‘Weeks’ before the grounded Transocean Winner can be moved

‘Weeks’ before the grounded Transocean Winner can be moved

Salvors say it could be weeks before they can refloat the Transocean Winner, the semi-submersible drilling rig that ran aground off the Isle of Lewis in Scotland last week.

The 17,000-tonne rig broke free after its tow line with a tug snapped during stormy conditions on August 8, while being transported from Norway to Malta. Its final destination was Turkey for demolition.

The rig has lost more than 12,000 gallons of diesel oil from fuel tanks, which have ruptured.

Eight salvage workers boarded the rig on Sunday and will remain there for the “foreseeable future”, Hugh Shaw, the secretary of state’s representative for maritime salvage and intervention, told BBC Alba. Shaw is overseeing the salvage operation.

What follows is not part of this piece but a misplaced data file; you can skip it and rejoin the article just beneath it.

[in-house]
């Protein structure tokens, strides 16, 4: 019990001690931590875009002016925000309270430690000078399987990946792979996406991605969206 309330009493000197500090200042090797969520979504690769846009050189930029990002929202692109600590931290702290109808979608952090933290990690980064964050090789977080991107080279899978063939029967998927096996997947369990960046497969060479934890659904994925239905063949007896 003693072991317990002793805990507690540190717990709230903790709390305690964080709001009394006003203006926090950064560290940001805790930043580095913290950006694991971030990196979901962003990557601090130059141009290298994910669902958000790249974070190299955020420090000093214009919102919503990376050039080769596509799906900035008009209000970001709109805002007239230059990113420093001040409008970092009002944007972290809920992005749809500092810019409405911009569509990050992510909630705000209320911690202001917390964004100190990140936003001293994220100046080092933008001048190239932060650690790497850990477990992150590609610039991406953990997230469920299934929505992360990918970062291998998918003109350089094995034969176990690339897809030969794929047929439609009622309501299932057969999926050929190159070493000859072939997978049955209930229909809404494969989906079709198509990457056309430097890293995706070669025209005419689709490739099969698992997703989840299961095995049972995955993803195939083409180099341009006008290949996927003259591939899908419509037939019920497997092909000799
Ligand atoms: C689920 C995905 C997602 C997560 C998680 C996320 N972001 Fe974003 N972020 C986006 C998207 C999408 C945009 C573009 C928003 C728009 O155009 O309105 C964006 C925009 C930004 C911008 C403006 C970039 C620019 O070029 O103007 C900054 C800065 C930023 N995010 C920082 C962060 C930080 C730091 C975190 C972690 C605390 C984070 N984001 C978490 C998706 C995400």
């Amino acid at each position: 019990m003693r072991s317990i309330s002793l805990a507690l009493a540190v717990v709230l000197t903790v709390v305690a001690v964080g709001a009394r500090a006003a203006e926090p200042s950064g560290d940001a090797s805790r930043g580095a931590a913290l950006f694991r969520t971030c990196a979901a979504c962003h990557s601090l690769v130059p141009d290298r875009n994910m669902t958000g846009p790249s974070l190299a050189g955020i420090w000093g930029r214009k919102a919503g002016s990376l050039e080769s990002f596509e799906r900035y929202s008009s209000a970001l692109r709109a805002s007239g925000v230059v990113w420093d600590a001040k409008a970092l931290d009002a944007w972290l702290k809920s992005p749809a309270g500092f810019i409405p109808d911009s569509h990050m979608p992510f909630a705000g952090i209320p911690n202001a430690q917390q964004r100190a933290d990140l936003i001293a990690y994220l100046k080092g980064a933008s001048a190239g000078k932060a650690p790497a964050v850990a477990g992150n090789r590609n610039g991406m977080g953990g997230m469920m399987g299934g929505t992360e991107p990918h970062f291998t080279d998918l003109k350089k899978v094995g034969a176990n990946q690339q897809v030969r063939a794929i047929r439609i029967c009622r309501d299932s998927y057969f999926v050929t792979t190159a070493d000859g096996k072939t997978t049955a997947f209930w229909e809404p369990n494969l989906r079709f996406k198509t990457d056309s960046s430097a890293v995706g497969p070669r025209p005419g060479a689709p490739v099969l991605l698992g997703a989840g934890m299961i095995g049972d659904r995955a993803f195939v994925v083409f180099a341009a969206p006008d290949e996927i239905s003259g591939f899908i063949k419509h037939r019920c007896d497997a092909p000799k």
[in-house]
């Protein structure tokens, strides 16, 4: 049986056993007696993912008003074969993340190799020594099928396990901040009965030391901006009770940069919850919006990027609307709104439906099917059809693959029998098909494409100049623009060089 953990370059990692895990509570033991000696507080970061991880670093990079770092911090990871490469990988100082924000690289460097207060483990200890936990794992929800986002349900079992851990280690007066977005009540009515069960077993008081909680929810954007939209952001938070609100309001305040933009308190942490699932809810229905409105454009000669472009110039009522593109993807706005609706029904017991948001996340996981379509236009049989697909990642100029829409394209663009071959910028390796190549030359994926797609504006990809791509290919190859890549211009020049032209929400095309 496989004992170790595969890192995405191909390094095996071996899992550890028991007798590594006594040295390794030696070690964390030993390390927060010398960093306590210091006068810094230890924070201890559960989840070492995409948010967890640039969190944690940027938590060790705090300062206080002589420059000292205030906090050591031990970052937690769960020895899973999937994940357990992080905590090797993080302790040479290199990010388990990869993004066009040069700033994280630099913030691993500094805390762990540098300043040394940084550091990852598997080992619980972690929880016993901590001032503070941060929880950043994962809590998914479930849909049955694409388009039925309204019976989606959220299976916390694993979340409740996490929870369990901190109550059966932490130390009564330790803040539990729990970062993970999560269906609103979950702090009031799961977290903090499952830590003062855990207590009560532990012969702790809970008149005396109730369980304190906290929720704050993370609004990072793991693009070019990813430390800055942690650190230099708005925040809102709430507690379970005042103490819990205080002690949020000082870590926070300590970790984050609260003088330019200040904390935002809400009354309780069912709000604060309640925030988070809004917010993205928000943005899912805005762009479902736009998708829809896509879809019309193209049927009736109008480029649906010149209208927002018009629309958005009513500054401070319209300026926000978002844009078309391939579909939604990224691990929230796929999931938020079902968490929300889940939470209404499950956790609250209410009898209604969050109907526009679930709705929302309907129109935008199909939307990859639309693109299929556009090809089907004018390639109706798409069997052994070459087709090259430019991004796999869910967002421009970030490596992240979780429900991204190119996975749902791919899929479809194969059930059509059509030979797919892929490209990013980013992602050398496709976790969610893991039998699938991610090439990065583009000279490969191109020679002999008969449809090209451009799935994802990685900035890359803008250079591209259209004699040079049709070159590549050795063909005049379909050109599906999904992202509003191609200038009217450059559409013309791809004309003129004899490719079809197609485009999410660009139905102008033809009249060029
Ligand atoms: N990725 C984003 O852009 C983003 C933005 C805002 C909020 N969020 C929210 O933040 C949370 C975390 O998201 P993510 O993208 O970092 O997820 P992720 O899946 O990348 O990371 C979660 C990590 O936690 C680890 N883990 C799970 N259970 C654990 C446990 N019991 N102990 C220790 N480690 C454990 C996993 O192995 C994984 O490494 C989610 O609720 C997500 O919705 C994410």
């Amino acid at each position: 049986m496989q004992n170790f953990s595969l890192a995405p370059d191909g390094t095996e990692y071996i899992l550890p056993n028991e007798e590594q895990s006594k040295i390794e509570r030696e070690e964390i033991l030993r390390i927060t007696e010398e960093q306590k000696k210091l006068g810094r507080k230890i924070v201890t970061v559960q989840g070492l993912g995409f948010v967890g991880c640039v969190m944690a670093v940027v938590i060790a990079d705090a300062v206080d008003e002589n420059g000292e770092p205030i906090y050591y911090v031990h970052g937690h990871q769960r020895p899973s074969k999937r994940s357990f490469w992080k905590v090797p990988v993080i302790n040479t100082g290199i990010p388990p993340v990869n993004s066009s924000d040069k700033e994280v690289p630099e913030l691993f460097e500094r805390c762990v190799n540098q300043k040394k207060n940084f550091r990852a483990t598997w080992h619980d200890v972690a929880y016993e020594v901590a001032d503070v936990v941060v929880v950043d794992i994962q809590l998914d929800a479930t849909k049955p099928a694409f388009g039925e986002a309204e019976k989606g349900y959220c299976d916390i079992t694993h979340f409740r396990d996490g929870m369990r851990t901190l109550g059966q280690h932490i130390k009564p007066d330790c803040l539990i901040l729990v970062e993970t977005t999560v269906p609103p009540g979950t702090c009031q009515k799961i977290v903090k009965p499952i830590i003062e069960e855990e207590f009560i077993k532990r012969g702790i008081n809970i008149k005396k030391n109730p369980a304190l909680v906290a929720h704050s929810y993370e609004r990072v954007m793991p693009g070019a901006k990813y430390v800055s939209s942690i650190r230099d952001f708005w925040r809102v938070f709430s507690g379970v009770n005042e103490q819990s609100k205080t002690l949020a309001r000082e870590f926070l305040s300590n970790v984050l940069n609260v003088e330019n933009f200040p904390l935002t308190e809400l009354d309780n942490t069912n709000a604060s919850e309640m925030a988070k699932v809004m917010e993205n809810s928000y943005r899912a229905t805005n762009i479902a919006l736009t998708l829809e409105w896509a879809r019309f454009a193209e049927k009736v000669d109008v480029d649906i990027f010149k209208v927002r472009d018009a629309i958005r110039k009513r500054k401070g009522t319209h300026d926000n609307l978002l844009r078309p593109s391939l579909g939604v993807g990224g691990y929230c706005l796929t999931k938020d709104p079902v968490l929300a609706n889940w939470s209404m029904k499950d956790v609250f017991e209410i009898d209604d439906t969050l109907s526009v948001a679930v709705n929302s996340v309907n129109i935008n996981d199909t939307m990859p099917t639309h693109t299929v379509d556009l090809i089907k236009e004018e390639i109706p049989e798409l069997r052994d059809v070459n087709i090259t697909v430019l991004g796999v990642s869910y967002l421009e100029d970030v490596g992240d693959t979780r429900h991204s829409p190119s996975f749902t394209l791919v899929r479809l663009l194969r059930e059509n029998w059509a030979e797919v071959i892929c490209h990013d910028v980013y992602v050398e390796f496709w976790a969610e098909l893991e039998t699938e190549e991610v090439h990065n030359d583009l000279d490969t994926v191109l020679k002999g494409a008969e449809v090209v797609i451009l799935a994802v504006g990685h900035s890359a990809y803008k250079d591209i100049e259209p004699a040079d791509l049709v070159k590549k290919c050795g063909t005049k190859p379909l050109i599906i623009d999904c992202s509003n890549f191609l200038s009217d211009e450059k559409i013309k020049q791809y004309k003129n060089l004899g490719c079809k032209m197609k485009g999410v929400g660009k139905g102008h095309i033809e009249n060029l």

Four of the workers are concentrating on setting up an emergency generator and restoring power to the rig, the BBC reports.

The other four, who are employees of salvage company Smit, have reportedly resumed a damage assessment that they began last week.

Two helicopters are reportedly to be brought in, one from the south of England and another from Spain by the rig’s owner Transocean, to lift heavy equipment if needed.

Holly Birkett

Holly is Splash's Online Editor and correspondent for the UK and Mediterranean. She has been a maritime journalist since 2010, and has written for and edited several trade publications. She is currently studying for membership of the Institute of Chartered Shipbrokers. In 2013, Holly won the Seahorse Club's Social Media Journalist of the Year award. She is currently based in London.

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